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Wagon of the wagon people, large wagon of the nomad culture at the plains and prairies of the south, near Turia.
Tuchuck Wagon

The wagons of the Wagon Peoples are, in their hundreds and thousands, in their brilliant, variegated colours, a glorious sight. Surprisingly the wagons are almost square, each the size of a large room. Which is drawn by a double team of bosk, four in a team, with each team linked to its wagon tongue, the tongues being joined by tem-wood crossbars. The two axles of the wagon are also of tem-wood, which perhaps, because of its flexibility, joined with the general flatness of the southern Gorean plains, permits the width of the wagon. The wagon box, which stands almost six feet from the ground, is formed of black, lacquered planks of tem-wood. Inside the wagon box, which is square, there is fixed a rounded, tent like frame, covered with the taut, painted, varnished hides of bosks. These hides are richly coloured, and often worked with fantastic designs, each wagon competing with its neighbour to be the boldest and most exciting. The rounded frame is fixed somewhat within the square of the wagon box, so that a walkway, almost like a ship’s bridge, surrounds the frame. The sides of the wagon box, incidentally, are, here and there, perforated for arrow ports, for the small horn bow of the Wagon Peoples can be used to advantage not only from the back of a kaiila but, like the crossbow, from such cramped quarters. One of the most striking features of these wagons is the wheels, which are huge, the back wheels having a diameter of about ten feet; the front wheels are, like those of the Conestoga wagon, slightly smaller, in this case, about eight feet in diameter; the larger rear wheels are more difficult to mire; the smaller front wheels, nearer the pulling power of the bosk, permit a somewhat easier turning of the wagon. These wheels are carved wood and, like the wagon hides, are richly painted. Thick strips of boskhide form the wheel rims, which are replaced three to four times a year. The wagon is guided by a series of eight straps, two each for the four lead animals. Normally, however, the wagons are tied in tandem fashion, in numerous long columns, and only the lead wagons are guided, the others simply following, thongs running from the rear of one wagon to the nose rings of the bosk following, sometimes as much as thirty yards behind, with the next wagon; also, too, a wagon is often guided by a woman or boy who walks beside the lead animals with a sharp stick. The interiors of the wagons, lashed shut, protected from the dust of the march, are often rich, marvellously carpeted and hung, filled with chests and silks, and booty from looted caravans, lit by hanging tharlarion oil lamps, the golden light of which falls on the silken cushions, the ankle-deep, intricately wrought carpets. In the centre of the wagon there is a small, shallow fire bowl, formed of copper, with a raised brass grating. Some cooking is done here, though the bowl is largely to furnish heat. The smoke escapes by a smoke hole at the dome of the tent like frame, a hole which is shut when the wagons move.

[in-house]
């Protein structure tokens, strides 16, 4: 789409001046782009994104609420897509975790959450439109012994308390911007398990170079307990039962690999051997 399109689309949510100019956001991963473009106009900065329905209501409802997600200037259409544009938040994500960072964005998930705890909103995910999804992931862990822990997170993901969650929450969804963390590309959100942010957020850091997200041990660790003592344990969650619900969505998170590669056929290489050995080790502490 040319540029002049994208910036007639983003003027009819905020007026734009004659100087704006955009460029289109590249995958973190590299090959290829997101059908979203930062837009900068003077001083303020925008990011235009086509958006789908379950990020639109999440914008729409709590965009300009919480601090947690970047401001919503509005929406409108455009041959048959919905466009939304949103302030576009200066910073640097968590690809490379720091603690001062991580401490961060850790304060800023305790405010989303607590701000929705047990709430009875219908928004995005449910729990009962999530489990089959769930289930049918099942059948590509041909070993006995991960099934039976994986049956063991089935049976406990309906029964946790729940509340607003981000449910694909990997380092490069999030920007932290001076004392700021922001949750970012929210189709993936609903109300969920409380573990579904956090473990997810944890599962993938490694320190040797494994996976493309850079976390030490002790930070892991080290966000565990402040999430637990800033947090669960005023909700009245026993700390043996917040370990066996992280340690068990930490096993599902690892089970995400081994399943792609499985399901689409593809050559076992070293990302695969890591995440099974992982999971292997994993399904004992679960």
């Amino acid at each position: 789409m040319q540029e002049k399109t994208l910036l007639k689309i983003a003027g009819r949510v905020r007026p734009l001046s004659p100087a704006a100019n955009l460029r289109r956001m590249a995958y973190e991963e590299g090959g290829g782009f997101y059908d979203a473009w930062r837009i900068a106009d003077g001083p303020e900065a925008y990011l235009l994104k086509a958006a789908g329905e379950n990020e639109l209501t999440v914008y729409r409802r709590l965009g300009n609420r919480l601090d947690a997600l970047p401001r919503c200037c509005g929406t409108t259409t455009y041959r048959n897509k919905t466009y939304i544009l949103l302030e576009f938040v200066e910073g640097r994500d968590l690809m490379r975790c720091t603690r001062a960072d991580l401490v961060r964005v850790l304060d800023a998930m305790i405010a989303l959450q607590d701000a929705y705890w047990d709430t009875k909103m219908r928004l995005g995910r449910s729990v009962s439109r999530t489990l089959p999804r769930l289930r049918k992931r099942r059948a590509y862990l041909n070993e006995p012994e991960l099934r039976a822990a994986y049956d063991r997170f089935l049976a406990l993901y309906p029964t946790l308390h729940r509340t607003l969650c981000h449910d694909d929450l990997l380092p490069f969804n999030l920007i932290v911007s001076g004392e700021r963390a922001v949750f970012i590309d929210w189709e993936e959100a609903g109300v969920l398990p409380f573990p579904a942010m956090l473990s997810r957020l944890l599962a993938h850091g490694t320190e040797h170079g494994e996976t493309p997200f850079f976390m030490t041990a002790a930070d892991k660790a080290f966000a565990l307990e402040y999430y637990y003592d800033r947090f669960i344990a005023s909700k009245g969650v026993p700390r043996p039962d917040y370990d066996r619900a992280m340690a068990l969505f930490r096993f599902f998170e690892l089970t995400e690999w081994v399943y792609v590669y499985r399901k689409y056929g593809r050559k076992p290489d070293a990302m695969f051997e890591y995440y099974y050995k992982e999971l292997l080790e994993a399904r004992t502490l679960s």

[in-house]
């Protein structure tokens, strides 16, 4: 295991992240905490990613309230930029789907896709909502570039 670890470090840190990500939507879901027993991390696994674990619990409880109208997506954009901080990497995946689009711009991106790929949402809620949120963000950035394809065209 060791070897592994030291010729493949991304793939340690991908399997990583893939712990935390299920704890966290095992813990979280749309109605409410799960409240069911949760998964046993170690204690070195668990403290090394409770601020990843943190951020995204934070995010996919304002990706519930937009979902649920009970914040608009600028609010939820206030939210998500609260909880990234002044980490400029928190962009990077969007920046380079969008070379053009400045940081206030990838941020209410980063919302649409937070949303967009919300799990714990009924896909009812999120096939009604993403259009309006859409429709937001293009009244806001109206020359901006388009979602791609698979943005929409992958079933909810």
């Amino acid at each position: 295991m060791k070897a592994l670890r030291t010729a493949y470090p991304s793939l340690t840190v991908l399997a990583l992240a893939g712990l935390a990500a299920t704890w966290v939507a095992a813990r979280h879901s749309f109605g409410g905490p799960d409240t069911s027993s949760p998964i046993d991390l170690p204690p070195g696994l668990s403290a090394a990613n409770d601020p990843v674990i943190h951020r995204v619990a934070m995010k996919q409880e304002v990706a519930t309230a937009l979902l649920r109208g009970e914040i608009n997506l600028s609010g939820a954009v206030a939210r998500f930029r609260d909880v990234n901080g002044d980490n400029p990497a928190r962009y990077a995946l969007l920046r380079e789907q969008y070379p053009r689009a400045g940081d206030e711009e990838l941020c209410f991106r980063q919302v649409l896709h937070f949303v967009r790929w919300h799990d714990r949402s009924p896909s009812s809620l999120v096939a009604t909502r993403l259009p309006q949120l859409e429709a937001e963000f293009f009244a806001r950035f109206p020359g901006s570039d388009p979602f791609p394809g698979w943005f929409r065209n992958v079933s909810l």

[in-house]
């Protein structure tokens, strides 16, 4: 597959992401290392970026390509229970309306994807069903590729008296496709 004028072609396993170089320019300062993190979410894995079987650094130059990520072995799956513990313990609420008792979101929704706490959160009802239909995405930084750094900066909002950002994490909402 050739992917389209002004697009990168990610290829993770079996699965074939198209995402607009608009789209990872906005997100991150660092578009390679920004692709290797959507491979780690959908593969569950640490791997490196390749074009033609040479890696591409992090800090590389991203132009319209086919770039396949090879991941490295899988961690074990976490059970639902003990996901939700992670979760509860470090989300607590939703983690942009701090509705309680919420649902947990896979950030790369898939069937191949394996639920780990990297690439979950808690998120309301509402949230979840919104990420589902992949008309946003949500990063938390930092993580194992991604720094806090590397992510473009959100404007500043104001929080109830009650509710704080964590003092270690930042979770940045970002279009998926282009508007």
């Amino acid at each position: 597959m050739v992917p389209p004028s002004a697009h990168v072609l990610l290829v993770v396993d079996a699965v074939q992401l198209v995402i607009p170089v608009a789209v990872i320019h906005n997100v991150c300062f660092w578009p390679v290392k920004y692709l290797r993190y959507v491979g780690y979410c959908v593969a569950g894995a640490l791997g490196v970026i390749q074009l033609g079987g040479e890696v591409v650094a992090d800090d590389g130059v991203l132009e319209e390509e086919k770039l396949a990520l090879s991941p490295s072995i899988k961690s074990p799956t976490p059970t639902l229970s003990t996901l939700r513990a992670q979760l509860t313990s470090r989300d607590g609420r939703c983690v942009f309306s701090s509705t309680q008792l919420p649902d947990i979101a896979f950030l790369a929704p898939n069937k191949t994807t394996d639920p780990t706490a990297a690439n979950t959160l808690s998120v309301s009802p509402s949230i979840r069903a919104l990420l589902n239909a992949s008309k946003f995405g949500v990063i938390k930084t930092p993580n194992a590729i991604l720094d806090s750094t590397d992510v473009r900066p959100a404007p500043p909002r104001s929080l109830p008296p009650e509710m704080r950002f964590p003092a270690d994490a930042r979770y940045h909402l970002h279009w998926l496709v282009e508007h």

Book 4, Nomads of Gor: Chapter 5

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